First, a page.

This is based on the concepts (like 'unfulfilled need' and 'ambition') and community framework from @alexknowshtml's Community Builder Masterclass.
Starting a community is like lighting a fire in the dark.
Initial stages - light the match
Wood is 'unfulfilled need' - burning wood releases energy in the fulfillment of the need. Community is the coming together to address shared needs; creating a stable, vibrant, resilient fire that not only fulfills the common need, but also propogates the fire and supports more burning.
You only start a fire when you think you can find wood that will burn well enough. You might not be able to see it clearly in the dark, before you start, but there's no use making a fire just because you want one - despite the fact that you've got no wood. Similarly, you may feel twigs that you're pretty sure will catch, but finding your hearth wood is more difficult. You won't know in advance exactly what core logs will sustain your fire. But you should have a hunch that they're out there!
You can't start a fire by holding a match to hardwood anyway. You need to find some kindling which will catch readily...
So in the early days, you need to spark the fire based on something you know will catch - your match might be a meetup event that you invite your friends to and put out the word to a couple of other community groups. People don't jump straight in to something they haven't really felt out, so a 'safe', 'fun' event is a great place to start. Get a couple of speakers as drawcards, some music and free stuff if you can.
This stage is all about the excitement, spark, and making important initial connections. It will be quite hands on - but it doesn't mean you should do it in isolation. Ideally, you'll connect with the interests of at least one other.
Nurturing - fan the kindling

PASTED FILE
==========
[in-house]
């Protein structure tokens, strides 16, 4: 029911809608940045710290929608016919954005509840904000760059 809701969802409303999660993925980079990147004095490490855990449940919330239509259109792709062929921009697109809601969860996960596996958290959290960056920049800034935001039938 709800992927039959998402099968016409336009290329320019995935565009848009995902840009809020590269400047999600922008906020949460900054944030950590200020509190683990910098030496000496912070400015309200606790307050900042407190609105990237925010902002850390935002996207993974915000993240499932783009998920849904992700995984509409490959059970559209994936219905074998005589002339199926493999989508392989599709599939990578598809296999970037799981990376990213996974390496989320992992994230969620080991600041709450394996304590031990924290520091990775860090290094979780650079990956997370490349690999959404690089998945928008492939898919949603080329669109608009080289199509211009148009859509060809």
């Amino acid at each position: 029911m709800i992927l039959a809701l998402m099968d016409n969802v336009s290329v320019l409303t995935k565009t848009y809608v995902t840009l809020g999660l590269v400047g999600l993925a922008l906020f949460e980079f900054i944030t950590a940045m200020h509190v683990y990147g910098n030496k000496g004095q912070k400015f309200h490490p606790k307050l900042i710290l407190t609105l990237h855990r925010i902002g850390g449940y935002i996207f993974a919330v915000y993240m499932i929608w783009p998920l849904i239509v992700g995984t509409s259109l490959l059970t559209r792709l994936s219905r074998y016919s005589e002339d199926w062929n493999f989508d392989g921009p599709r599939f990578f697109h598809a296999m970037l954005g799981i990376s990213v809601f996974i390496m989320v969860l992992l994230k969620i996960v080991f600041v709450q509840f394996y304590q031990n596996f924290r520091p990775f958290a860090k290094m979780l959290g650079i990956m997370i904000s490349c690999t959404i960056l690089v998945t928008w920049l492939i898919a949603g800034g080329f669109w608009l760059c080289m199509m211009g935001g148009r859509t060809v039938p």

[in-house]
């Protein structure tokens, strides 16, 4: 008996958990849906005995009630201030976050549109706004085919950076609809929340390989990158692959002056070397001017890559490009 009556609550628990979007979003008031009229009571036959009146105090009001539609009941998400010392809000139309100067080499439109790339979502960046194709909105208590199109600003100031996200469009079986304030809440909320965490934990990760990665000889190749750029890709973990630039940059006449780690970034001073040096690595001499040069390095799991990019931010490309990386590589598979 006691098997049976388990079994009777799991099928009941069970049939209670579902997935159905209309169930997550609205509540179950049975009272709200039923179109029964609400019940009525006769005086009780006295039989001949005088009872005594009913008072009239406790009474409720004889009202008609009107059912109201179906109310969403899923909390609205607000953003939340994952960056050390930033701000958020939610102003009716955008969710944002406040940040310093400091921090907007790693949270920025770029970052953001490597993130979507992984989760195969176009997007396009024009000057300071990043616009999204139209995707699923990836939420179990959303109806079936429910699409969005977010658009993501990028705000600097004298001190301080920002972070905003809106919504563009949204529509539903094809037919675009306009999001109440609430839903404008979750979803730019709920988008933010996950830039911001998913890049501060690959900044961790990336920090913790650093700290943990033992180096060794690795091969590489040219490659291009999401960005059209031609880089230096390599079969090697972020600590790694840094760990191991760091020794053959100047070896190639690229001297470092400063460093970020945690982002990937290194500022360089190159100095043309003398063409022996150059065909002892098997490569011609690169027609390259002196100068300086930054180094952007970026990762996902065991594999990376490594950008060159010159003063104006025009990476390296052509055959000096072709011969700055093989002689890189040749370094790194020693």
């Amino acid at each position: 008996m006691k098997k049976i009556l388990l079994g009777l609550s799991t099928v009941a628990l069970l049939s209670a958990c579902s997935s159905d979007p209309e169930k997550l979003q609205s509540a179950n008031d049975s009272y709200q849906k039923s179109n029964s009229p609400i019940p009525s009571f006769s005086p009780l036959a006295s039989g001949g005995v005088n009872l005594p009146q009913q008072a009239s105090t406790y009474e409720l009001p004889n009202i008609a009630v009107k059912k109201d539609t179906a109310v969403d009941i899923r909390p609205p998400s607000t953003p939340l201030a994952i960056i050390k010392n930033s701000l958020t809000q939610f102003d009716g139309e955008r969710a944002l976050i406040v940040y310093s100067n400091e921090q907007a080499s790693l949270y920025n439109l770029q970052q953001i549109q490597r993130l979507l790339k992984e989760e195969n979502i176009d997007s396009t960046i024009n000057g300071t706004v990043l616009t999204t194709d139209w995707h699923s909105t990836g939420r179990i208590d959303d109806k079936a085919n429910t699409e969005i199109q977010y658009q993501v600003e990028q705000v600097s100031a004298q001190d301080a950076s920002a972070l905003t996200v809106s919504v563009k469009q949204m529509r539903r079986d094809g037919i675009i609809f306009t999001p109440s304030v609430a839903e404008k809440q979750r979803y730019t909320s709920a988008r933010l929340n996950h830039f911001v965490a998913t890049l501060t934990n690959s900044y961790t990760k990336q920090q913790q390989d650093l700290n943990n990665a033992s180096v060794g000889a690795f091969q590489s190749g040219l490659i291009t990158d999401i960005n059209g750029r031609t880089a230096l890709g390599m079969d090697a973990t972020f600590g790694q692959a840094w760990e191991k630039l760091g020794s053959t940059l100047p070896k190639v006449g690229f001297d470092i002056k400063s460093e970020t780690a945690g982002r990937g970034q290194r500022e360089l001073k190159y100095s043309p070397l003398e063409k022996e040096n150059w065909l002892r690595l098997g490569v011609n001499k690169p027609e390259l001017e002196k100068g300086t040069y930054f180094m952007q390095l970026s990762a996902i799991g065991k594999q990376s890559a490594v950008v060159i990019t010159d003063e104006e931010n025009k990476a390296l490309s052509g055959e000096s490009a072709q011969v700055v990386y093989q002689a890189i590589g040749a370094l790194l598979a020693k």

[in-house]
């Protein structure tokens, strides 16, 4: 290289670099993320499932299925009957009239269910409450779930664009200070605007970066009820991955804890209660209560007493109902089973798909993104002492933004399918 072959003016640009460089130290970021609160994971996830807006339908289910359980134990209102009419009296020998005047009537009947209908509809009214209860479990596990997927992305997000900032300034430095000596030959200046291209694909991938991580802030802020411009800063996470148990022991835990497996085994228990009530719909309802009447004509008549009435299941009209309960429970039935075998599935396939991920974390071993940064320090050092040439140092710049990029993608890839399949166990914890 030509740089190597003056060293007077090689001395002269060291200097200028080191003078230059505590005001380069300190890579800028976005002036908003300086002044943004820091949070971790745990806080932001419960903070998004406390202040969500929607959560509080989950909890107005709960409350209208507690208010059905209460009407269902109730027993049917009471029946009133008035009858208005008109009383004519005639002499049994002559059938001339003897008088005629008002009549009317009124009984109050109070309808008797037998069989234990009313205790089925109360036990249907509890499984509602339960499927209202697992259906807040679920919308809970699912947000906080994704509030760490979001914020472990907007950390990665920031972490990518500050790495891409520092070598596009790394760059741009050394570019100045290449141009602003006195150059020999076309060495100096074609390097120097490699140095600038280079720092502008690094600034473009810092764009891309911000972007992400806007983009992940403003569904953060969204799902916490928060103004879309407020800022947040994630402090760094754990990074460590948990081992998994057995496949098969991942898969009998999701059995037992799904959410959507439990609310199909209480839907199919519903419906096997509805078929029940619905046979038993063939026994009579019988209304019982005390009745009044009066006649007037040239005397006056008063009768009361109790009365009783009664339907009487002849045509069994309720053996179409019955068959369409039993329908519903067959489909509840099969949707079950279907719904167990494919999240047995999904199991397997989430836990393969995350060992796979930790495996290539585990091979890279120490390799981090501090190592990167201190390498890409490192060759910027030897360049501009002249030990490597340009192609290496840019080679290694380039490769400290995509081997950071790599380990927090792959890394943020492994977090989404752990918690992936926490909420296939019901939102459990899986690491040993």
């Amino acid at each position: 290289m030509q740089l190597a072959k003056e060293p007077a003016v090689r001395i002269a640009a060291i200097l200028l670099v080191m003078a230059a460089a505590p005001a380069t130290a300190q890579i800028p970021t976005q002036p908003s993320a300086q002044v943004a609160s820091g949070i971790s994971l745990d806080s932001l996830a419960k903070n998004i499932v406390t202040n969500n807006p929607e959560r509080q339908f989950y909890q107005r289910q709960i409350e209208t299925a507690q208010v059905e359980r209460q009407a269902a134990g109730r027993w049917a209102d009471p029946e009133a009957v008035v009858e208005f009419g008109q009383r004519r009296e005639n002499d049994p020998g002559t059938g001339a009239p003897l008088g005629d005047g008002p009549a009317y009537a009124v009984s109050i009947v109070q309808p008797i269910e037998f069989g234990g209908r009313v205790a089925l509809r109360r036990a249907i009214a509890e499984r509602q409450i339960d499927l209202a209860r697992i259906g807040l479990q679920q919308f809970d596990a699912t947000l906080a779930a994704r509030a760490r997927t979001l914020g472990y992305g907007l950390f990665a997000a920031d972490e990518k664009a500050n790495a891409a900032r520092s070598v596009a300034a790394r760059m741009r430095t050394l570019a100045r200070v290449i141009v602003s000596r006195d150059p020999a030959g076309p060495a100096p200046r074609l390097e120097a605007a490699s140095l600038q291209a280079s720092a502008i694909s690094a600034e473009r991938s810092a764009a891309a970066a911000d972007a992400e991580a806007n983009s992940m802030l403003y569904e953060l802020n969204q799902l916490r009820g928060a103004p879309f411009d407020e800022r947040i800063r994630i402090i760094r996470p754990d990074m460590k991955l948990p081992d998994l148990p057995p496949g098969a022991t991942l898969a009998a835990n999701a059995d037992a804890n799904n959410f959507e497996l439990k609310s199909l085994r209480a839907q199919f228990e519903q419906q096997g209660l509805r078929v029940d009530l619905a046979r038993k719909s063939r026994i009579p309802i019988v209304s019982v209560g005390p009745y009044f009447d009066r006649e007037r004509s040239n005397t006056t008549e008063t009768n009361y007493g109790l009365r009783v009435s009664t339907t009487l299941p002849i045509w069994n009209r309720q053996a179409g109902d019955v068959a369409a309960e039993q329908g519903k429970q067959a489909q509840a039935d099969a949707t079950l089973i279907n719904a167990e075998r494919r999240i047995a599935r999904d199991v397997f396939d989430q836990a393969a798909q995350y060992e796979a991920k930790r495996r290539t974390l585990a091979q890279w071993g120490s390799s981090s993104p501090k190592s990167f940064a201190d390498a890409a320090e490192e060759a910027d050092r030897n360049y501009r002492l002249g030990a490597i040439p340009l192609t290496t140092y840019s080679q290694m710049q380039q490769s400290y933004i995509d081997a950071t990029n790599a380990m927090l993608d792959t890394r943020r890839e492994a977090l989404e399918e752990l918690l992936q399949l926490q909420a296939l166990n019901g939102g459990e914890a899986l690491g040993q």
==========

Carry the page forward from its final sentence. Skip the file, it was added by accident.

You can strike the match, and you can light some kindling... but chances are (unless it's really potent stuff) that you'll need to put a lot of your own hot air in to fanning the kindling in the early stages. Kindling can die out even more quickly than it lights, so you need to be on top of it, continually fanning and prodding. You'll probably have a few different sorts of kindling, some that will burn quickly and easily but won't last (your paper might be themed parties), some that takes a bit more effort, will last longer, but in isolation doesn't produce a very strong flame (your splinters and twigs might be discussion events)... you need to monitor and manage all of these, in an effort to get a solid, active flame going that will catch more substantial wood. Don't dump a whole lot of fuel on the fire at once because it will snuff out what's there, and don't try catching solid logs too soon either because they just won't burn. You need to build it up gradually, and if you have a few different sorts of kindling (which is always wise), you'll need to feel out what works best and how different things burn.
In this stage, you'll be an active champion and responsive organiser. You'll be talking to people, connecting dots, organising, bringing things together... but you also need to be very responsive to changes, and use this time as an opportunity to understand what interests are out there, and what will catch. This phase will take a lot of your time and attention and be very fragile.
Grounding - identify the hearth logs
Burning kindling, sticks and smaller logs will give you the chance to test what sorts of things burn, and how they burn. You'll develop a better sense of the sorts of wood that burn best, and with the light of the fire you'll be able to guage what sort of fuel supplies are available. Use this testing and the new light to identify what wood will be the heart of your fire. This wood will be your ambition.
This isn't really a separate phase in time, but it does need to happen between getting the fire started and moving on to burning solid logs. This is your 'research', and the analysis of this research, turning it into something solid to work towards. It's best to do this with a growing group who can help nurture the fire in future.
Rally - direct energy at the logs
The happily burning twigs are the activity of the active, but immature, emergent community.
Direct attention towards the logs, by placing the sticks and smaller bits of wood around the logs. Split bits of hard wood off that will catch and help spread fire to bigger logs. If you've built the fire up properly, you won't need to pay much attention to the smaller stuff - you may need to dump more twigs on, but this should be easy enough if there is fuel nearby and it won't take too much of your own effort. But don't waste time admiring the glow of the small stuff! Sooner or later you WILL run out of readily available fuel, the fire will wane and you'll be back at point zero. You need to take advantage of the fire you have to move on to the more substantial and sustainable wood. This will catch slowly around the edges at first, it may seem like it will never really burn, but with some persistence you'll find the fire around it has done its work and the main log will catch.